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Tulip ‘Daydream’


‘Daydream’ opens in a single bright color, and matures into a softer, deeper pallette – just the way I would like to do.

The original color is described by Brent and Becky’s as “sunny yellow”. To me, it has a little bit of the taxicab or crayon (if you look closely, you can see flecks of color, hints of what’s to come):


Within a day, the hints of color turn into downright statements. A faint red picotee edge appears on the edge of the petals, and a flush of apricot orange starts to suffuse the flower.


The older blooms become even deeper and more thoroughly orange, although there’s still something of a blush sensation when you look to the heart of the petals.


In a few days, there’s a distinct contrast between the newly-opened blooms, and the ones that have been around for awhile.

Besides the color show, Daydream gives us scent: I detect a faint, light sweetness from this tulip, especially the ones which have just opened. (Scent is part of the strategy for attracting pollination, so it often dissipates or changes its nature after pollination occurs.)

I thought all this mutation was a modern invention, but Daydream actually qualifies as an heirloom tulip; it was first grown by van Tubergen in 1952.

While the final stage of Daydream is said to be pale apricot, it’s really more of a fading sunset, which gets more translucent as it ages, going back to just about the shade it was when it first colored up.


I’ve enjoyed the show, but to be honest, Daydream, as a friend of mine said recently, is a little too primary-color for me (although that’s not quite right, since orange is a secondary color. I guess I just mean the colors feel too straight-ahead to me).  But I’m glad I satisfied my curiosity and grew Daydream. It’s an intriguing flower-invention, and shows one of the main tulip characteristics: a willingness to mutate, and turn into something else.

{ 11 comments… add one }

  • tina April 23, 2009, 5:34 pm

    It really is bright-my favorite colors in the garden. I would love a tulip with scent.

  • Sheila April 23, 2009, 5:46 pm

    Very cheerful!

  • Daffodil Planter April 23, 2009, 9:55 pm

    A lovely tribute to a charming tulip–that should live in someone else’s garden. After the crocus, forsythia, and daffodil seasons are over I am so done with bright yellow. Next February I’ll be jumping out of my boots to see it again, but now all I want are the soft pastels to go with the redbuds and dogwoods. I don’t mean to diss ‘Daydream’–anyone with a picotee edge deserves respect.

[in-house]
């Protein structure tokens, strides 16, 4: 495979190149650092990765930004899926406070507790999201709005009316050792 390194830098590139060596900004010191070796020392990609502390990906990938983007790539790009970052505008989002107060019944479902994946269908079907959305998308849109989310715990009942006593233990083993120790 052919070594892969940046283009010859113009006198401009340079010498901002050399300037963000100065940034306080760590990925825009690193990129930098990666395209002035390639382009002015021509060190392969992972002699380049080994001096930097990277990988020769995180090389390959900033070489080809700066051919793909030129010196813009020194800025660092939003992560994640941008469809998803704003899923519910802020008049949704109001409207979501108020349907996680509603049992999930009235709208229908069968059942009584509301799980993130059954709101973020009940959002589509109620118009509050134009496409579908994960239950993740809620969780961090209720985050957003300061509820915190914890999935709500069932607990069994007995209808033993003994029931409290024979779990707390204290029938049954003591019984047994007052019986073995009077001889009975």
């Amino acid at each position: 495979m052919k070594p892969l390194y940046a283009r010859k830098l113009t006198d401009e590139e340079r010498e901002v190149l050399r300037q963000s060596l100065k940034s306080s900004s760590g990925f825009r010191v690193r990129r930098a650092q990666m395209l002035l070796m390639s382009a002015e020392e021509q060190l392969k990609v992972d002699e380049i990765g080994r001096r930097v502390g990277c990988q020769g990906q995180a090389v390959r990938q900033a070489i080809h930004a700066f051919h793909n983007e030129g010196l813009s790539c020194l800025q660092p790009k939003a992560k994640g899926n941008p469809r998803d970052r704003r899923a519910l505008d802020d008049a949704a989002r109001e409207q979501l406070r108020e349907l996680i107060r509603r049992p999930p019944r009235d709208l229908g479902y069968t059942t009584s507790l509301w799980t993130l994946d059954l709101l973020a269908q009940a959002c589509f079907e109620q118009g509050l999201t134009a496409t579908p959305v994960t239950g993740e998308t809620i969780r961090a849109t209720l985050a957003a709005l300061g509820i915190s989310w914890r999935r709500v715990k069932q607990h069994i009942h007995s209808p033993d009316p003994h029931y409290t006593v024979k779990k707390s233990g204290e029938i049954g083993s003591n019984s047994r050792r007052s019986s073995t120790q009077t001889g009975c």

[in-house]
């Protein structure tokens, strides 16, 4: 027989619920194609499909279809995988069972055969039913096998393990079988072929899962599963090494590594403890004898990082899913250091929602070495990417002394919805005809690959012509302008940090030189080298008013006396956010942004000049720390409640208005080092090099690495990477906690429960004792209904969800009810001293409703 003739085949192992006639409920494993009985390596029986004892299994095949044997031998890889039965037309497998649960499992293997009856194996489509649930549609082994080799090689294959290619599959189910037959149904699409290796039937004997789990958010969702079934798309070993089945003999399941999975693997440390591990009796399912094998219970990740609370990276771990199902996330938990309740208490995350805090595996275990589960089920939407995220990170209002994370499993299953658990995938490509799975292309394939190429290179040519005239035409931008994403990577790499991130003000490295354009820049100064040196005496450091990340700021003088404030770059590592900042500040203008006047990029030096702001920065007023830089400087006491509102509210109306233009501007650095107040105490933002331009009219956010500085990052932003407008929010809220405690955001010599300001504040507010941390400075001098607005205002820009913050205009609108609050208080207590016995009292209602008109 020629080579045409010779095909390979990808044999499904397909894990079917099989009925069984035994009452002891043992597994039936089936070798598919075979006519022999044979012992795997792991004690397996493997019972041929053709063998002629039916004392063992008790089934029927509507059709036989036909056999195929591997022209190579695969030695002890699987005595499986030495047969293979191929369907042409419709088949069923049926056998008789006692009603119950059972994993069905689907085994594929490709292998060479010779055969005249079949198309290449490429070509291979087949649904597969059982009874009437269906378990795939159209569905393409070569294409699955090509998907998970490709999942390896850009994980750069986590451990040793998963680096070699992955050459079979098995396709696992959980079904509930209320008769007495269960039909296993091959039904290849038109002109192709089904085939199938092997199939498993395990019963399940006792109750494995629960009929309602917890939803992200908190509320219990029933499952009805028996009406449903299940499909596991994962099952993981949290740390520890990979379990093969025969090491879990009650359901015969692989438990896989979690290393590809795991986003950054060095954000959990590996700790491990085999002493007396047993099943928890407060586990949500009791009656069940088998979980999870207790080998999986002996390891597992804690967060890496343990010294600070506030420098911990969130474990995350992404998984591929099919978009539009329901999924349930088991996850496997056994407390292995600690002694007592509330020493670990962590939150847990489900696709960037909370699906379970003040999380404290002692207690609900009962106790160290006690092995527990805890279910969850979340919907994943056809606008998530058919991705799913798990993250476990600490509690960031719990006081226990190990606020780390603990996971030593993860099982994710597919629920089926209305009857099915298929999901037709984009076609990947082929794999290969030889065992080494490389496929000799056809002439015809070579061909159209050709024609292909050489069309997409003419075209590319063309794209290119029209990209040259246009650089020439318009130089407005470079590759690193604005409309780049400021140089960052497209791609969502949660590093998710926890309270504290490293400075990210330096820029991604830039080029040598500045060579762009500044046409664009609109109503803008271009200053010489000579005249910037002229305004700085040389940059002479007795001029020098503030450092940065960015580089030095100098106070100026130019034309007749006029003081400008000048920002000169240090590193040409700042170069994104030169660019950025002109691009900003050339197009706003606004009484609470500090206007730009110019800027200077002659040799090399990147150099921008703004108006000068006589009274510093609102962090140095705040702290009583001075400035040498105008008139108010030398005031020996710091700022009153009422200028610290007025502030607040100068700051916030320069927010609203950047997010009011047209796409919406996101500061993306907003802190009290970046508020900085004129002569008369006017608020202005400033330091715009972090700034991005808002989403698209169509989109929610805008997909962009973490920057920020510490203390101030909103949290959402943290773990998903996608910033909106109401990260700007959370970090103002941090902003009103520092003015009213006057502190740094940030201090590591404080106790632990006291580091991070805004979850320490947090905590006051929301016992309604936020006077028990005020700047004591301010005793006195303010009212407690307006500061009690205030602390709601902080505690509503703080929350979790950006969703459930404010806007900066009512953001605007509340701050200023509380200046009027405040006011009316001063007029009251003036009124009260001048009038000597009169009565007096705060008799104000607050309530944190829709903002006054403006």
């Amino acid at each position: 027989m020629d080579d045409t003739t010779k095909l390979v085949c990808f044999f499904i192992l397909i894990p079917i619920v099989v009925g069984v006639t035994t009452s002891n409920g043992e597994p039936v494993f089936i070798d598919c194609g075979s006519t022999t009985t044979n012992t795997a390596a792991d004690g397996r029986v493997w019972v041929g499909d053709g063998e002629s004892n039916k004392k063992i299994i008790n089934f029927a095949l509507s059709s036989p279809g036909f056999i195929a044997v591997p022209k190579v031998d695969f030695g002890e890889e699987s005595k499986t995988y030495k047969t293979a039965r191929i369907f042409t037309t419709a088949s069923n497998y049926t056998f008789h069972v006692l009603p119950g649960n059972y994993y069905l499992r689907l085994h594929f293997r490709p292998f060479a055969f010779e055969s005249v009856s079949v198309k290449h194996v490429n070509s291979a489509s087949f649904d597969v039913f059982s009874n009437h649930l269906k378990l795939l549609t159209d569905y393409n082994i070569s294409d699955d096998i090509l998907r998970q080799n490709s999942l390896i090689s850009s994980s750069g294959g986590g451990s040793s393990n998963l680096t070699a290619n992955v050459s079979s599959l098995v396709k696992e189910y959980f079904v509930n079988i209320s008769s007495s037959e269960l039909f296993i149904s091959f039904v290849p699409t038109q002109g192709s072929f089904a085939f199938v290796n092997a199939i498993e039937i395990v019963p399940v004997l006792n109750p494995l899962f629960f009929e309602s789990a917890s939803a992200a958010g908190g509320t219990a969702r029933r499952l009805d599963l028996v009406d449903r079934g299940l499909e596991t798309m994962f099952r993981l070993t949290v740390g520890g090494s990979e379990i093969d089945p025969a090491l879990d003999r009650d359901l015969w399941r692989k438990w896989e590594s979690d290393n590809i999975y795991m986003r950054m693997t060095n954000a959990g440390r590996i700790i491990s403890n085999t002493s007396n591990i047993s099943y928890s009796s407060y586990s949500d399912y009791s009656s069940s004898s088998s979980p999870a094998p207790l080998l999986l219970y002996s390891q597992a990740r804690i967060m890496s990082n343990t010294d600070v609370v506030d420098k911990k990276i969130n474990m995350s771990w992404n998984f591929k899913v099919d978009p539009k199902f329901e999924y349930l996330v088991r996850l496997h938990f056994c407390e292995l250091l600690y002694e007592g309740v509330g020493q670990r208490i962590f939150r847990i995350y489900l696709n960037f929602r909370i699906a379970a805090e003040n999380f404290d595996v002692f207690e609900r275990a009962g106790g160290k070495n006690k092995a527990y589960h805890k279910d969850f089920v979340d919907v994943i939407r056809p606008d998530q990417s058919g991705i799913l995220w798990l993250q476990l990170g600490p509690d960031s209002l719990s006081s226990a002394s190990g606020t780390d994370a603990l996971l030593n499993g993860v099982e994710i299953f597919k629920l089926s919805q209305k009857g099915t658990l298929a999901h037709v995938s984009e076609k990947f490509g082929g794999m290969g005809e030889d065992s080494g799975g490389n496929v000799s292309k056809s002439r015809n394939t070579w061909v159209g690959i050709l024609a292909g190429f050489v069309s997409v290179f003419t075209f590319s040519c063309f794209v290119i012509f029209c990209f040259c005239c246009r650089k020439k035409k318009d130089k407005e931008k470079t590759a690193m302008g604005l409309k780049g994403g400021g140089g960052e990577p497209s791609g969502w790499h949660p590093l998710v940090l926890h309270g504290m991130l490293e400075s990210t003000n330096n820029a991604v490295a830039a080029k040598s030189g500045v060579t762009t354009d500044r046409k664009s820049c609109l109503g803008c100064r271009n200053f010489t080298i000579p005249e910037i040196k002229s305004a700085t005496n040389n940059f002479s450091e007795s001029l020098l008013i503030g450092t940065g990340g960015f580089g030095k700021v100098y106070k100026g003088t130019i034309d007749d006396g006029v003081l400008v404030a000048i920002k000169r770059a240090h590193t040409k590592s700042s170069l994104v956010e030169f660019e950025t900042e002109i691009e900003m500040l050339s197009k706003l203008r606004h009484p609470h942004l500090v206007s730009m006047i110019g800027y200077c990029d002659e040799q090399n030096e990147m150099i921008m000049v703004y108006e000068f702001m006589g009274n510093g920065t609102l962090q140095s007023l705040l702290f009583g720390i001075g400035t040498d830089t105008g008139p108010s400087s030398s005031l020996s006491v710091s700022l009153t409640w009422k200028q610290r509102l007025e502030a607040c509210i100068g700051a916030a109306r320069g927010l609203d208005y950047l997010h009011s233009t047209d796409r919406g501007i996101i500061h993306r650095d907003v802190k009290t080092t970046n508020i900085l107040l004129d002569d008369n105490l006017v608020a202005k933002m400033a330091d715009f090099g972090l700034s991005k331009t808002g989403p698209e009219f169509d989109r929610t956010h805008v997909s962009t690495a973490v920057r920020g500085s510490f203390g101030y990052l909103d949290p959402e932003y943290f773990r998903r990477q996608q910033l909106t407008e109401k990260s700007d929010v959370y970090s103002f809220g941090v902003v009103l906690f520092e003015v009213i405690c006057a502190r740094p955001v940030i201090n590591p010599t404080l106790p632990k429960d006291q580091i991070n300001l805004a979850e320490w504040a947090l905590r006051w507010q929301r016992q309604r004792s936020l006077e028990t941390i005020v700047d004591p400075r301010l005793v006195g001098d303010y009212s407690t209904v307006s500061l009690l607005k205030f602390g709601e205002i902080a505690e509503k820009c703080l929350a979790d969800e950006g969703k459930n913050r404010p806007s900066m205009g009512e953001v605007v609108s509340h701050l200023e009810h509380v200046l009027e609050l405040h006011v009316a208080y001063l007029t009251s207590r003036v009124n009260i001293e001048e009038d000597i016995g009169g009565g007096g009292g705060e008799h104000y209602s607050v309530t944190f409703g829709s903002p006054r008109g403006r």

• cyd April 24, 2009, 7:12 am

    I agree with Sheila.

  • Pomona Belvedere April 24, 2009, 9:24 am

    Very interesting to see different reactions to this tulip! I should have asked in the body of my post, is this one you’d want in your garden and why or why not? I’ll remember that next time…

  • Anna/Flowergardengirl April 24, 2009, 11:28 am

    It is a very unique flower with it’s changing attitude. I have grown to like all the different colors in a mixed fashion but much prefer pinks and purples.

  • cyd April 25, 2009, 4:34 pm

    Hi Pomona, I have a question about blind tulips. When should you dig them out and what do you do with them next? I hope you don’t mind my asking. It’s great to know this because even my local nursery had never heard them called blind and you taught us something new.

  • Pomona Belvedere April 26, 2009, 9:43 am

    Cyd, the answer to your question is complicated. In fact, I’m writing a post on it (and have notions of doing a book on it eventually). I’m hoping between all the links and comments plus my research, we will all come out knowing more.

    The short answer to your question is: wait until the foliage is completely dead (dormancy), dig them up, and store them in a cool, dry, aerated place for planting in fall.

    Some of the longer answer – the answer to the question ‘How do I get them to bloom again? – will appear, I hope, in the upcoming post/links/comments “13 Ways to Get Your Tulips to Come Back”.

  • cyd April 26, 2009, 10:07 am

    Thank you! I look forward to the post. I really enjoy your blogs.

  • wayne April 27, 2009, 4:00 pm

    enjoyed the progression, thanks for taking the time to show us the show.

  • Nour April 7, 2011, 1:59 am

    by chance I discovered your blog
    I bought a plant few months ago, and i was dieing to know the name of it , I loved the flower so much , i tried to know it’s name but i couldn’t , and in your blog I saw the flower, but i still have feeling it’s not the flower. or it can be smiler one
    I wonder if i can send it to you but i don’t know how

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